US President Joe Biden presents the Presidential Medal of Freedom to Khizr Khan during a ceremony in the East Room of the White House in Washington on July 7. Khan was the only Asian-American among Biden’s first group of nominees for the medal. Photo: Bloomberg
Chi Wang
Chi Wang

Biden’s Medal of Freedom picks a reminder of US lack of regard for Asian-Americans

  • In the nearly 60 years since the establishment of the highest civilian honour in the US, only 11 Asian-Americans have been chosen among almost 700 recipients
  • Addressing this underrepresentation would be a meaningful way for Biden to show he is sincere when he says he cares about Asian-Americans

When US President Joe Biden handed out his first Presidential Medal of Freedom awards last week, he said “this is America” in reference to the diverse array of people to receive the nation’s highest civilian honour.

In many respects he was correct, as the recipients were diverse in race, gender, age and sexual orientation. But, just as Biden’s promise to appoint a cabinet that “looks like America” fell short of inclusion for Asian-Americans, members of the community were also under-represented as recipients of the award.

President John F. Kennedy established the Presidential Medal of Freedom in 1963 to recognise contributions to “the security or national interests of the United States, or world peace, or cultural or other significant public or private endeavours”.

Recipients have included luminaries in film, music, athletics, academics, government, journalism and science. Biden’s list included gymnast Simone Biles, actor Denzel Washington, late Apple founder Steve Jobs and the late Republican Senator John McCain.

Over the years, many of the most recognisable names of the 20th century have been honoured, such as poet TS Eliot, civil rights leader Martin Luther King Jnr, astronaut Neil Armstrong, athletics star Jesse Owens, actress Audrey Hepburn and singer Aretha Franklin.

Biden himself received the medal from president Barack Obama in 2017. While a president can award the medal at any time, typically the announcement of recipients is made around July 4 with the awards distributed soon thereafter.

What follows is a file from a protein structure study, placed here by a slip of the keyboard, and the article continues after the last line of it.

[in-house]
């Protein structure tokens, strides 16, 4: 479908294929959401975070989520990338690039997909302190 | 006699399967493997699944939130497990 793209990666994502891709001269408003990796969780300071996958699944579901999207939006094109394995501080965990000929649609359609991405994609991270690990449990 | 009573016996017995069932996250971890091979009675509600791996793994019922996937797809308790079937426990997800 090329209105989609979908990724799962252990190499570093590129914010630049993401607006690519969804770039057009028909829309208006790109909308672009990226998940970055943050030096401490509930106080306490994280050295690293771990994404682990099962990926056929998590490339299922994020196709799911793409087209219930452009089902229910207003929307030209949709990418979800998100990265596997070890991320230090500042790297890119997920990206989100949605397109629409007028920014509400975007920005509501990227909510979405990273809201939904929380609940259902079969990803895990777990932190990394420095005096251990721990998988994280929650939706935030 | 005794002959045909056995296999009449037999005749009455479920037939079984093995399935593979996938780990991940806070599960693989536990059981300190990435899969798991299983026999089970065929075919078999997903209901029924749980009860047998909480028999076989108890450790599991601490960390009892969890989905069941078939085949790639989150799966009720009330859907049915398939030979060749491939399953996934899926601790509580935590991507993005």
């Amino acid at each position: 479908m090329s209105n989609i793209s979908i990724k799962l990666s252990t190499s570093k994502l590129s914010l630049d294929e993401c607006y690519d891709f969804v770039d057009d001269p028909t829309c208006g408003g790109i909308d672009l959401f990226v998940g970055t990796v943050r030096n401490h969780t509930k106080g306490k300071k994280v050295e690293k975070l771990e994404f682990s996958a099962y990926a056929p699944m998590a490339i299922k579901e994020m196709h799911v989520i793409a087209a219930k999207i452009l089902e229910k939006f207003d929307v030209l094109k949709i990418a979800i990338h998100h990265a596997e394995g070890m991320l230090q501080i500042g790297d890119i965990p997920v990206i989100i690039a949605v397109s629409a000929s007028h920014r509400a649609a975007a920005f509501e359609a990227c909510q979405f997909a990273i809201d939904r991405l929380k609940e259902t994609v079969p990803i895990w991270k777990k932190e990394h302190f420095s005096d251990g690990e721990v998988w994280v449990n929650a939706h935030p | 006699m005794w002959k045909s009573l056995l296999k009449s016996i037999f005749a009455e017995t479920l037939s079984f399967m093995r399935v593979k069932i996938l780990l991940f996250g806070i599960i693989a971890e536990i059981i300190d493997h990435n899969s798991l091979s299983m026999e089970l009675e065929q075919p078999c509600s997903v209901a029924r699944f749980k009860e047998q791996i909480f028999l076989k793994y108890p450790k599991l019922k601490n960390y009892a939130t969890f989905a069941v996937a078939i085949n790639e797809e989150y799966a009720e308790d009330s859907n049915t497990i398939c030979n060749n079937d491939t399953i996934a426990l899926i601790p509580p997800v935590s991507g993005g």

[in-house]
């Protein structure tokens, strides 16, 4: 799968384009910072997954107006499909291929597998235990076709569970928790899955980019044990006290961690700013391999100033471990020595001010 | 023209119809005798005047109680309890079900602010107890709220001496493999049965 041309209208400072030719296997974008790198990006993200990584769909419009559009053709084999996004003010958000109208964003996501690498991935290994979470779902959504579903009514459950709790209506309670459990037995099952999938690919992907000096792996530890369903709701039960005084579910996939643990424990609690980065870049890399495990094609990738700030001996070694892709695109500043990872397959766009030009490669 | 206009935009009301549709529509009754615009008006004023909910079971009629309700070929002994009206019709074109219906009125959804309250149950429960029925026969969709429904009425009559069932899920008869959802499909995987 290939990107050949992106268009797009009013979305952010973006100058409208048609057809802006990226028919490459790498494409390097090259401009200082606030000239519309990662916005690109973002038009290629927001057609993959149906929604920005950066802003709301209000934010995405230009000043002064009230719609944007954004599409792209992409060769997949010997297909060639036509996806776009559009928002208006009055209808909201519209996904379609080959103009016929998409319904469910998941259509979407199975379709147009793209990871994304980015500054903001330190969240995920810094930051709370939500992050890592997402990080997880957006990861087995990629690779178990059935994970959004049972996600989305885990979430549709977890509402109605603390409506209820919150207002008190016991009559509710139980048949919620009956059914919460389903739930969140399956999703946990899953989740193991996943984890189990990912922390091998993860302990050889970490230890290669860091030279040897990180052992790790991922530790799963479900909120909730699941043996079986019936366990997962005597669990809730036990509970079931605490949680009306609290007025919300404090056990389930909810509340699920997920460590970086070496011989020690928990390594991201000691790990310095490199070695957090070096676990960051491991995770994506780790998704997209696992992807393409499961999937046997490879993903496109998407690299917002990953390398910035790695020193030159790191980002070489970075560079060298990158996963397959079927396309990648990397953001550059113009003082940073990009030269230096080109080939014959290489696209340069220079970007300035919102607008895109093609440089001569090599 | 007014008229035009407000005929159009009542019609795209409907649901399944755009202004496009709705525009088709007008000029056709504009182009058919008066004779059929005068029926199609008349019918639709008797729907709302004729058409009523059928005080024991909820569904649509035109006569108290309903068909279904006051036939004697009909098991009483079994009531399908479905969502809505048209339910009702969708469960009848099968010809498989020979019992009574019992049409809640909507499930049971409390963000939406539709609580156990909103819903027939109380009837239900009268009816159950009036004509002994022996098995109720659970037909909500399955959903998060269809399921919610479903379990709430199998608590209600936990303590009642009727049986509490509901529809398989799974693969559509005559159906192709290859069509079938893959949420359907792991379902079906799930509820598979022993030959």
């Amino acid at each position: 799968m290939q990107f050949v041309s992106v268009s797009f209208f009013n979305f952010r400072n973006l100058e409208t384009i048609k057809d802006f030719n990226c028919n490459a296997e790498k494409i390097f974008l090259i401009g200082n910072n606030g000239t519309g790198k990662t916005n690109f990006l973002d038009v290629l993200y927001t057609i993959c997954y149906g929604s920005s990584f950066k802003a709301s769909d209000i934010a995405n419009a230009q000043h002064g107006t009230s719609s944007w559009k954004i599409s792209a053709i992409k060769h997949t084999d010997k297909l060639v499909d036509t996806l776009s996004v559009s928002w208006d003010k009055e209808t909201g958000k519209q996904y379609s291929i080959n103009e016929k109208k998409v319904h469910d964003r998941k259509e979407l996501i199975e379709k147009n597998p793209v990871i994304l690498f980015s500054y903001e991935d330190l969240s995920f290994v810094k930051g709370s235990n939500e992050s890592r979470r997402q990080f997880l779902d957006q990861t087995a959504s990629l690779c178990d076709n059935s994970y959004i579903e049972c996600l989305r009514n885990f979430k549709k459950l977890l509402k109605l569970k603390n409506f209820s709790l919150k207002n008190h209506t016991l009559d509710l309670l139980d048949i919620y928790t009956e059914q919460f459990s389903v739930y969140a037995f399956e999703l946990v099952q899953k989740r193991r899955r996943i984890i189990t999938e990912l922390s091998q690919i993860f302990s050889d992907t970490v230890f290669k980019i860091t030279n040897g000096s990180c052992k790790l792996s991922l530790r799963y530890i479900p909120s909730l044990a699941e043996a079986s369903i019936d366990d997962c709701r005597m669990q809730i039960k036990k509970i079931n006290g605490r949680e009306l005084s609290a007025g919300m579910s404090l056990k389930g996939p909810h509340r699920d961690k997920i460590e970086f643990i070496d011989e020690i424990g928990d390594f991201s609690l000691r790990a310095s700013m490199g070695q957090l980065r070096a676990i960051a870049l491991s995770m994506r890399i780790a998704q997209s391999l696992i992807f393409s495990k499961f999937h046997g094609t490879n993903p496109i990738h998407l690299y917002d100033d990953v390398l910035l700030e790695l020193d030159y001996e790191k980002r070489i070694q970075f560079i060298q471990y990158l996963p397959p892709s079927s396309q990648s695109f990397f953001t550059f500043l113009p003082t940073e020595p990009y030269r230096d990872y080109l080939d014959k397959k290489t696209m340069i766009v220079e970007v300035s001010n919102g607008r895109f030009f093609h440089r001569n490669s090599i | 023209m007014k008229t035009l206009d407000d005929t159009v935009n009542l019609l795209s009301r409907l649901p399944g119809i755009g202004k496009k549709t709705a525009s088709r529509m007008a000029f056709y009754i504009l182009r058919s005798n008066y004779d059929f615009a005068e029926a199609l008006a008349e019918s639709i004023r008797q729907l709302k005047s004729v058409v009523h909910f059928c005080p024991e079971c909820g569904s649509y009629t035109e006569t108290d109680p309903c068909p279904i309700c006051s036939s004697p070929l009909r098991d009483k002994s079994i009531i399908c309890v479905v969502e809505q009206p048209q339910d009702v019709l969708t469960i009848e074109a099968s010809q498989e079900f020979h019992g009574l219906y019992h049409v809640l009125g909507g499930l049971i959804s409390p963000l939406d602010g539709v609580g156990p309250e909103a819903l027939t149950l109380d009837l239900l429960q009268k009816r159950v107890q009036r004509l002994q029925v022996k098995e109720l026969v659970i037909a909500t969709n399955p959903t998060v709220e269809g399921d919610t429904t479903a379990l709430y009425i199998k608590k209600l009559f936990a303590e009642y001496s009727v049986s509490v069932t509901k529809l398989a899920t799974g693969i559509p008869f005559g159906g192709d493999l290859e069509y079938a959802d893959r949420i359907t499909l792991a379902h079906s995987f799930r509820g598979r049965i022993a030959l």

US president Barack Obama presents then vice-president Joe Biden with the Presidential Medal of Freedom during a ceremony at the White House in Washington on January 12, 2017. Photo: AP

The Presidential Medal of Freedom is not limited to US citizens. Former British prime ministers Margaret Thatcher and Tony Blair received the award, as did German chancellors Helmut Kohl and Angela Merkel, former Australian prime minister John Howard and Colombian president Álvaro Uribe.

But despite the long-standing alliances with Japan and South Korea, no leader or official from either country has received the medal. President Bill Clinton awarded the medal to democracy activist Aung San Suu Kyi, then under house arrest, in absentia in 2000.
A petition has since circulated to rescind her medal following criticism of her government’s policies towards the Rohingya. No provision exists to revoke a Presidential Medal of Freedom, though, as the Obama administration said after calls to rescind the medal awarded to comedian Bill Cosby, following sexual assault allegations against him.
Given the scope the president has, it stands to reason that the list of awardees should be diverse and representative of US society. However, just 11 out of nearly 700 medals have gone to Asian-Americans in the nearly 60 years since the award’s establishment.